I've read & loved this series from the beginning & have enjoyed the development of Sookie from a fairly naive barmaid to a more street-savvy person. In this book, her smarts are quite apparent but so is her wide-eyed, small-town persona.
Johanna Parker's rendition of Sookie in this story as well as "Dead as a Doornail" is absolutely perfect. It is exactly as I imagined her to sound when I read the previous books. Ms Parker's voices for the other characters are also very good.
For me, this was thoroughly enjoyable translation from paper to voice. I look forward to listening to the next one.
This is the 2nd book I've listened to that was dully read by an author. In The Art of Deception, Mr Pearson sounded bored. There was little to no inflection in his reading.
I found that I was easily diverted from actively listening to the story as opposed to shoving it to the background as noise. This meant I had to keep rewinding the story to get the storyline & characters back.
There are less expensive & annoying ways to get background noise.
I have to admit that I was surprised by this book. I'd read about the similarities to Stephanie Plum, etc. It is similar, but I still enjoyed it for what it is. I call these kinds of books Cheetos for the brain. There isn't a lot of substance but you still enjoy them. It's light entertainment that if it's good for nothing else, it makes vacuuming, cooking & other chores go by faster while listening.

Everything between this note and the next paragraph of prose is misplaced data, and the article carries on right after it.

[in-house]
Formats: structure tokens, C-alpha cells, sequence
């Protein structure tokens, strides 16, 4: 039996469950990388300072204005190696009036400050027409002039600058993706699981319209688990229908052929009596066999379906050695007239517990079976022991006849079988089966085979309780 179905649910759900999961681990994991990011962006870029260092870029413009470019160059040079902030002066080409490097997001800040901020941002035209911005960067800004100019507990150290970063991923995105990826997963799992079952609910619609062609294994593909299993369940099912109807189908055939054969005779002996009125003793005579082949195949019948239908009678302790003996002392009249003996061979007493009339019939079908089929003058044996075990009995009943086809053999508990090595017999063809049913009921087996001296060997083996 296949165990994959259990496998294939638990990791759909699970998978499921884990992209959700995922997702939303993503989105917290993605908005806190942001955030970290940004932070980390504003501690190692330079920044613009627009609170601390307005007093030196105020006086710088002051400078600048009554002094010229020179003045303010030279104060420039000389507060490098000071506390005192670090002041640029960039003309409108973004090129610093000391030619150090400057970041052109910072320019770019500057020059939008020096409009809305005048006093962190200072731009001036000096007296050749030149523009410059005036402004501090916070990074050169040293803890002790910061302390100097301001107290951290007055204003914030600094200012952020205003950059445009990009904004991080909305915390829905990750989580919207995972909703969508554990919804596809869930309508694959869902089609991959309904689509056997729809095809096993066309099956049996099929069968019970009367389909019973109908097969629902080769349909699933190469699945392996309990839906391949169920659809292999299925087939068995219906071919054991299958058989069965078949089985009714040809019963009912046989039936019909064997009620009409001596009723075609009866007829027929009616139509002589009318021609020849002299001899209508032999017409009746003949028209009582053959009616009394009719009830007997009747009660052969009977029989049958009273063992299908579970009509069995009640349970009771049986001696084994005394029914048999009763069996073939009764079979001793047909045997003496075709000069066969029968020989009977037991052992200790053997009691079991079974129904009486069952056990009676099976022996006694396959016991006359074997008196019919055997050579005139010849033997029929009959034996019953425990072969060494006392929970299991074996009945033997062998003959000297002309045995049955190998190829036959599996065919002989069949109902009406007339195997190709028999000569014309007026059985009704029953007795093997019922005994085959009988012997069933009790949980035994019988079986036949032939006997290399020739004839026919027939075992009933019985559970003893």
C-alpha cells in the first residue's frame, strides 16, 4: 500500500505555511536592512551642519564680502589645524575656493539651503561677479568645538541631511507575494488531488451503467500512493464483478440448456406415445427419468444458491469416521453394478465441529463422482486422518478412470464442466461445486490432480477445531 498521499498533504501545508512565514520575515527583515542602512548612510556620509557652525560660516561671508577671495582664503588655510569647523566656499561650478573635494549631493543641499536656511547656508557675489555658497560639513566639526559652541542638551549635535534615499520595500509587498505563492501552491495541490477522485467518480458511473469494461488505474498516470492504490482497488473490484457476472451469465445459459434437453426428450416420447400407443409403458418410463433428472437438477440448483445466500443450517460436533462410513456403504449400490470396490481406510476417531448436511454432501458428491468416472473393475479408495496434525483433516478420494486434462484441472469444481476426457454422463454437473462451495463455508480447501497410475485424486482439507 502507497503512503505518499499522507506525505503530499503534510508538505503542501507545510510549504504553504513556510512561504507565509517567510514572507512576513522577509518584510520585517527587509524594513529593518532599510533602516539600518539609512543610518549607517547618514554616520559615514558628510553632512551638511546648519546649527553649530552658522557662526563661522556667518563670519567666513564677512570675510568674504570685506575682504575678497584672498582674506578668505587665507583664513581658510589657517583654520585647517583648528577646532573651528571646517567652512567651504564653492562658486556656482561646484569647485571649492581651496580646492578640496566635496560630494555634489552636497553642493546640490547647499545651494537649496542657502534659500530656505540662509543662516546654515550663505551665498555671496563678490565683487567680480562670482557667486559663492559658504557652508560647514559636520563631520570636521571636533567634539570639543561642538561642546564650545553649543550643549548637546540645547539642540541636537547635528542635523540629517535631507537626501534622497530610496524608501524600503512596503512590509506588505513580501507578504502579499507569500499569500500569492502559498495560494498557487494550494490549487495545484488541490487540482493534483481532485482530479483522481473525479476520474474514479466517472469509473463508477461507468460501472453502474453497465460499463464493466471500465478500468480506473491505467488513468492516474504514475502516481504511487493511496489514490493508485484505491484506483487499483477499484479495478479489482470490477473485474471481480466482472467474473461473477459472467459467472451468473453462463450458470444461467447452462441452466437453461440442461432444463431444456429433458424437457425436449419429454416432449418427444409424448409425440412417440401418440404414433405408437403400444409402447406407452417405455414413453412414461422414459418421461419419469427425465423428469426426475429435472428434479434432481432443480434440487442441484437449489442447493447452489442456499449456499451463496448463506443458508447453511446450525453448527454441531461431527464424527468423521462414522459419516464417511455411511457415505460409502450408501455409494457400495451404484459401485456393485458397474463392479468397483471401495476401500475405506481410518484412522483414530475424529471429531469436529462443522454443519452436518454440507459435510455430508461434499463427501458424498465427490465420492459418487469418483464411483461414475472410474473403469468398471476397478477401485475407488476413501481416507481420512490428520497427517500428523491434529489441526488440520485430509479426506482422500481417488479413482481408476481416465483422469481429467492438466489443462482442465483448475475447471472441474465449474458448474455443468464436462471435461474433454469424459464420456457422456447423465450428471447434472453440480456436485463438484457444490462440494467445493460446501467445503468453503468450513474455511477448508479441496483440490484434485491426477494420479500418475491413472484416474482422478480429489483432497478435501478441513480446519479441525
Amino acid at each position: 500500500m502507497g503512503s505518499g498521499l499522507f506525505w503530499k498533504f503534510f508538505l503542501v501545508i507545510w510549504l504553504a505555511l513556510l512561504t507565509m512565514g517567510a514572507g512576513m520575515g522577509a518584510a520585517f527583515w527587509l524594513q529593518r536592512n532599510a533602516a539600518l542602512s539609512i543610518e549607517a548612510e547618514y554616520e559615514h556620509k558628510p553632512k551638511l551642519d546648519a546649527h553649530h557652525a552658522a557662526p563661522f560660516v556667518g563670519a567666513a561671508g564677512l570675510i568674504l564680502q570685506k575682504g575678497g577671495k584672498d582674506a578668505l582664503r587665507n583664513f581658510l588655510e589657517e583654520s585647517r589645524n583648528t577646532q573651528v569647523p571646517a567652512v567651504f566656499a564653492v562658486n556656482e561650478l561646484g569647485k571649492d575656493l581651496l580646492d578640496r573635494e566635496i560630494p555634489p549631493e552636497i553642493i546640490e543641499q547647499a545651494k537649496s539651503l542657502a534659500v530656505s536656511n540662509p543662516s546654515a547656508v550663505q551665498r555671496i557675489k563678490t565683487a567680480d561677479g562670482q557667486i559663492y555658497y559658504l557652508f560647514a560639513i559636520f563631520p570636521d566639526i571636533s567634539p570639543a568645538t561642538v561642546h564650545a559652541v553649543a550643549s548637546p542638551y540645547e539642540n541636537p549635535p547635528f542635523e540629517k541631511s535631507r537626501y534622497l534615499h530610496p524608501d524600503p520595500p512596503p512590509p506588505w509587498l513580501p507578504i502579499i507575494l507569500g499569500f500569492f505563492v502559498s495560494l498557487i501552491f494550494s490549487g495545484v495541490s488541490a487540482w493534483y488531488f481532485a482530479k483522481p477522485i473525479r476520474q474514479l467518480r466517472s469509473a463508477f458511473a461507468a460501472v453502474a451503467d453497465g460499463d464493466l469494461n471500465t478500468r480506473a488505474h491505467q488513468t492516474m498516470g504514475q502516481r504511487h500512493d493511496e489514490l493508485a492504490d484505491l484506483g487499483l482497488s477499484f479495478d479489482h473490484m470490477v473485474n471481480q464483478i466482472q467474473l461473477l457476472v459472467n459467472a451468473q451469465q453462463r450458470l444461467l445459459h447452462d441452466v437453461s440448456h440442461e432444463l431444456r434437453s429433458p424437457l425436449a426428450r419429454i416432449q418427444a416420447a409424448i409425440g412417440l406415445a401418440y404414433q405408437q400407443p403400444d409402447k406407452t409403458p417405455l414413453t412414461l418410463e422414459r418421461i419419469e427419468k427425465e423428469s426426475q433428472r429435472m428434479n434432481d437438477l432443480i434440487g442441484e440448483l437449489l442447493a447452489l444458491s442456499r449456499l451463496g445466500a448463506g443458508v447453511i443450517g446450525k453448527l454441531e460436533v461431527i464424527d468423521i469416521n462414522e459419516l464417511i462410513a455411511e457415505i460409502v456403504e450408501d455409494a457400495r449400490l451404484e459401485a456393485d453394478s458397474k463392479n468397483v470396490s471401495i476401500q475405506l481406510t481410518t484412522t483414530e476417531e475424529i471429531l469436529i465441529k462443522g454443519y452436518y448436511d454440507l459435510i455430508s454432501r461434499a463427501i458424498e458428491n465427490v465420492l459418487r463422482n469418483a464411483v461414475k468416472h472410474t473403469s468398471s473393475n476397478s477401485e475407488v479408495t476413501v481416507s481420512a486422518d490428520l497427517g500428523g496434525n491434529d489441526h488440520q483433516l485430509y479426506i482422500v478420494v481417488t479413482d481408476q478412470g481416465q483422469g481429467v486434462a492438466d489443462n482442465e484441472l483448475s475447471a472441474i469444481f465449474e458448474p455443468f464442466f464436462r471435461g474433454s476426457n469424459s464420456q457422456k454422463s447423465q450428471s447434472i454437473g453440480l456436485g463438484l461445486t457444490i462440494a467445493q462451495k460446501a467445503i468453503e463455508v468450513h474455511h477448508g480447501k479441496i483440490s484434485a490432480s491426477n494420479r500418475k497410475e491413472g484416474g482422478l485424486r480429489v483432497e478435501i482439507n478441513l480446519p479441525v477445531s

I have read several of the Dark series books. I keep waiting for the writing to get better. Well, I'm done now. The storyline is always the same, Carpathian finds mate, mate is reluctant, he seduces her, she is in peril, he saves her, she loves him, sometimes she has to painfully "change" to Carpathian & they live melodramatically ever after.
These books also seem to suffer from their narrators. This narrator breathily mispronounces words so often, that I was distracted. But then, that might not have been such a bad thing considering the story.
As I said, I've spent enough time on this series & must now move on.
Like others before me, I found the reader impossible to listen to for any length of time. Some day I may try to listen to this book again beyond the 35 minutes already invested. Or at least to the point where I can figure out the mystery. As of today, however, I don't care enough to continue listening. I have listened to so many excellent narrators. Unfortunately for this book, the producers didn't use one.
This is a middle-of-the-road mystery, not very original. It was not helped by the flat narration by the author. Her reading seemed to lack any enthusiasm. I found that I didn't really care about any of the characters.
Looking at Ms Moss' other books, I see she also narrated them. Too bad, I might have tried another one if it had had a different reader.
I couldn't get past the amateurish narration enough to pay attention to the "story".
This is my first time reading a novel involving Carpathians. I probably would have enjoyed the story much more if it had been read by a different narrator. Mr Ferrones's tendency to over-emote & nearly run out of breath with each sentence was very distracting.
The story itself kept me listening. I nearly gave up because of the narration but decided to keep on because I did want to know more about Carpathians as well as what happens to Colby & her sibs.
The story of Yelena and Valec in Ixia is very different from anything I've read. The verbal pictures were vivid. It made me find "listening" activities (i.e. quilting & housework)to do so I could keep busy and not feel guilty. I would have sat through the entire book in 1 sitting given the chance. The ending, unexpected, was satisfying. I am eagerly awaiting the sequel - Magic Study - coing out this fall.
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